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A trolling motor is a marine propulsion system consisting of a self-contained unit that includes an electric motor, propeller and controls, and is affixed to an angler's boat, either at the bow or stern. A gasoline-powered outboard used in trolling, if it is not the vessel's primary source of propulsion, may also be referred to as a trolling motor. Trolling motors are often lifted from the water to reduce drag when the boat's primary engine is in operation.
- Trolling for game fish; a motor used for this purpose is usually a secondary means of propulsion, and mounted on the transom alongside the primary outboard motor or on a bracket made for the purpose.
- Auxiliary power for precision maneuvering of the boat, to enable the angler to cast his bait to where the fish are located; trolling motors designed for this application are typically mounted in the bow.
- Primary source of propulsion for smaller water craft, such as canoes and kayaks, and on lakes where the use of a gasoline-powered engine is prohibited; usually transom-mounted.
Before 1934 - A PORTABLE ELECTRIC PROPELLER FOR BOATS. Article in Scientific American 1895-09-21. "Briefly described, it consists of a movable tube which is hinged at the stern of the boat, much as an oar is used in sculling. The tube contains a flexible shaft formed of three coils of phosphor bronz. This tube extends down and out into the water, where it carries a propeller, and at the inboard end an electric Motor is attached, which is itself driven by batteries." Invented and sold by the Electric Boat company.
The electric trolling motor was invented by O.G.Schmidt in 1934 in Fargo, North Dakota, when he took a starter motor from a Model A Ford, added a flexible shaft, and a propeller. Because his manufacturing company was near the Minnesota/North Dakota border, he decided to call the new company MinnKota. The company still is a major manufacturer of trolling motors.
Several other trolling motor manufacturers have appeared over the last few decades, including Motor Guide and Rhodan Marine Systems. Motor Guide introduced the Pin Point system using sonar to follow bottom countours. Minn Kota and Rhodan Marine Systems recently introduced wireless trolling motors with integrated GPS systems. The Rhodan GPS Anchor has been demonstrated at trade shows to precisely hold a boat's position within a couple feet in wind and current acting as a virtual anchor.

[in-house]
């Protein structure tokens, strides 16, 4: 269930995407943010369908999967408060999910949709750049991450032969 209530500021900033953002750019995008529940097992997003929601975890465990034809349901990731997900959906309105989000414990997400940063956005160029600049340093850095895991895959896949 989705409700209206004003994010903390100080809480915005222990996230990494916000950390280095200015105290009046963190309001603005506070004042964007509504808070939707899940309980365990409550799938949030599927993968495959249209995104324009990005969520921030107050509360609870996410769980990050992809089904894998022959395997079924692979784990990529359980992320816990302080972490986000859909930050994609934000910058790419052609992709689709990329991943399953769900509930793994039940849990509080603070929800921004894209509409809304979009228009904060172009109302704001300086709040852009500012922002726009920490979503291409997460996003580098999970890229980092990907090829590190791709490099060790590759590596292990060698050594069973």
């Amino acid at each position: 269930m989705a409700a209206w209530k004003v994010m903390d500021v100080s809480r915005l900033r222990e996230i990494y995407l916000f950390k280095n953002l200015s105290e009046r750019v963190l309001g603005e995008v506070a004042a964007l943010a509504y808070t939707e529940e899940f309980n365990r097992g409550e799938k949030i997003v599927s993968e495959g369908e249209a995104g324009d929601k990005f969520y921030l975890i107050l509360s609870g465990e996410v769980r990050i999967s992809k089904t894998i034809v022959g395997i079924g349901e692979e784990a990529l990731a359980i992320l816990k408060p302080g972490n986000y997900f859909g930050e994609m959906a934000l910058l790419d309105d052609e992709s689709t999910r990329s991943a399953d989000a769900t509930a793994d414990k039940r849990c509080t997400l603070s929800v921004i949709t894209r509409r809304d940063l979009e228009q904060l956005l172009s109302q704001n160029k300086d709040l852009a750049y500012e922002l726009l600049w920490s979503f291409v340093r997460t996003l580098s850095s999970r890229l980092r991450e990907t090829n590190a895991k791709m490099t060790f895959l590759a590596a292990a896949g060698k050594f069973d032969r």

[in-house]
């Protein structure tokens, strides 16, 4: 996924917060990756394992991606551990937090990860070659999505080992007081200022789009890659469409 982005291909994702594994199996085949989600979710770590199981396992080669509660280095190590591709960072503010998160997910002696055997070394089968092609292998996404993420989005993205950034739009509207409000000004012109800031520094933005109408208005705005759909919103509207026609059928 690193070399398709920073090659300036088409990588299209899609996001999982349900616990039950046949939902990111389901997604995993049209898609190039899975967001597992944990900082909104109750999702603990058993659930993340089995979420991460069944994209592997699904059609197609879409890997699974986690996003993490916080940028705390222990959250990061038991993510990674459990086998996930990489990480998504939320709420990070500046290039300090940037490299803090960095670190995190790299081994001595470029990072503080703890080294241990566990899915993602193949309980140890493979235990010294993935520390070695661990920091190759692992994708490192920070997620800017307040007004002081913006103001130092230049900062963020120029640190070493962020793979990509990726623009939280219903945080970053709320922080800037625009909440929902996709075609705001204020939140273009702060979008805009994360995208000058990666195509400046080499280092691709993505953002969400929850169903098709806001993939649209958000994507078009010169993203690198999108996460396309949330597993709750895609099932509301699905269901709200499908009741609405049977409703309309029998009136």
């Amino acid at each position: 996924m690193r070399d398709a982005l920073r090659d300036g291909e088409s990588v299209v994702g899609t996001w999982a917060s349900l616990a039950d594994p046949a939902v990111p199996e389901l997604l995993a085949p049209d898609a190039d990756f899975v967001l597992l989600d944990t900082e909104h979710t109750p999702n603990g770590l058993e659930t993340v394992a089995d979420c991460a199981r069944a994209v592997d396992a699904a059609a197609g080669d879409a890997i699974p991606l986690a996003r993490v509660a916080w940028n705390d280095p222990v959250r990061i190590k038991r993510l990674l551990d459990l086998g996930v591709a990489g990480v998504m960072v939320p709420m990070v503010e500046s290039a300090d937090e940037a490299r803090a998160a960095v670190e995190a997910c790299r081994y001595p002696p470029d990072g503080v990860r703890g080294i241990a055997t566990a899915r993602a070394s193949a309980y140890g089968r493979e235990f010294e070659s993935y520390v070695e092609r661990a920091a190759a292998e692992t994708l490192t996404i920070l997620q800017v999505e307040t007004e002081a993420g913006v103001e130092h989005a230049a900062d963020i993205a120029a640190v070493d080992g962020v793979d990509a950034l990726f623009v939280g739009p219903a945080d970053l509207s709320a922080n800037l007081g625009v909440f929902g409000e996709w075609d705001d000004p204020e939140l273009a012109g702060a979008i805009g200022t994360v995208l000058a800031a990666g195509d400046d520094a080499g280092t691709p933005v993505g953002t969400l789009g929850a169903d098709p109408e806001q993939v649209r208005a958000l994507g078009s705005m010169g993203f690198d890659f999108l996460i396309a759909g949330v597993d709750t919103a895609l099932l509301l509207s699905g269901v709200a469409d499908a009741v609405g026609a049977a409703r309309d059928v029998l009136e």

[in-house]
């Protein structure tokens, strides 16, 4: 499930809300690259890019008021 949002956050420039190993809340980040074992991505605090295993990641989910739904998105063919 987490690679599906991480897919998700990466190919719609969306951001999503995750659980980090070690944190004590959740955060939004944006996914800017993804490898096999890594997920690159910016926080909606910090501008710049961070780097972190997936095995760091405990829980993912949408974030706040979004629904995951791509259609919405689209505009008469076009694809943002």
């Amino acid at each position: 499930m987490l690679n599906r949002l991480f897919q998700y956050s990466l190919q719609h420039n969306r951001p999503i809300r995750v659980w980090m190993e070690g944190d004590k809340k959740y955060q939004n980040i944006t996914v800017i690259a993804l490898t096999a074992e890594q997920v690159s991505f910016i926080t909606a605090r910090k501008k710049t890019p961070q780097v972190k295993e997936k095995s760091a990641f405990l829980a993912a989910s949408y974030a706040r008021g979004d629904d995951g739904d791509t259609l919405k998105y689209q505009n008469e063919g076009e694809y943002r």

Electric trolling motors
- Modern electric trolling motors are designed around a 12-volt, 24-volt or 36-volt brushed DC electric motor, to take advantage of the availability of 12-volt deep cycle batteries designed specifically for marine use. The Shakespeare WonderTroll 606 model could operate with either a 6 or 12 volt battery.
- The motor itself is sealed inside a watertight compartment at the end of the shaft. It is submerged during operation, which prevents overheating.
- The propeller is fitted directly on to the propshaft.
- Hand-control: tiller for steering, with speed control either built into the tiller or a control knob on top of the unit. Hand controlled trolling motors are attached to the boat with a clamp.
- Foot-control: on/off and speed controls are foot-operated, and built into a pedal that also controls the steering mechanism. Steering may be via electronically controlled servo motors, or in early-model (and late-model low-end units), a push-pull cable. Foot controlled trolling motors require a specialized mounting bracket that bolts horizontally to the deck.
- Wireless remote: available on high-end late-model trolling motors. Servo-controlled steering and speed control both respond to a wireless device, either in a foot pedal or a key-fob transmitter (similar to an automotive remote keyless system).
Gasoline-powered trolling motors
- Small outboard motors are frequently used as trolling motors on boats with much larger engines that do not operate as efficiently or quietly at trolling speeds. These typically are designed with a manual pull start system, throttle and gearshift controls mounted on the body of the motor, and a tiller for steering, but in a trolling application, will be connected to the steering mechanism at the helm.
Electric trolling motors are commonly rated by their propulsion force when running at full speed[clarification needed] (given in pounds thrust), and not by horsepower like gas engines[clarification needed], nor by electric motor characteristics such as drawn power or current.
- Williams, Matt (2008-08-20). "Trolling motors 101". FLW Outdoors. Retrieved 2009-02-27.
- Media related to Trolling motors at Wikimedia Commons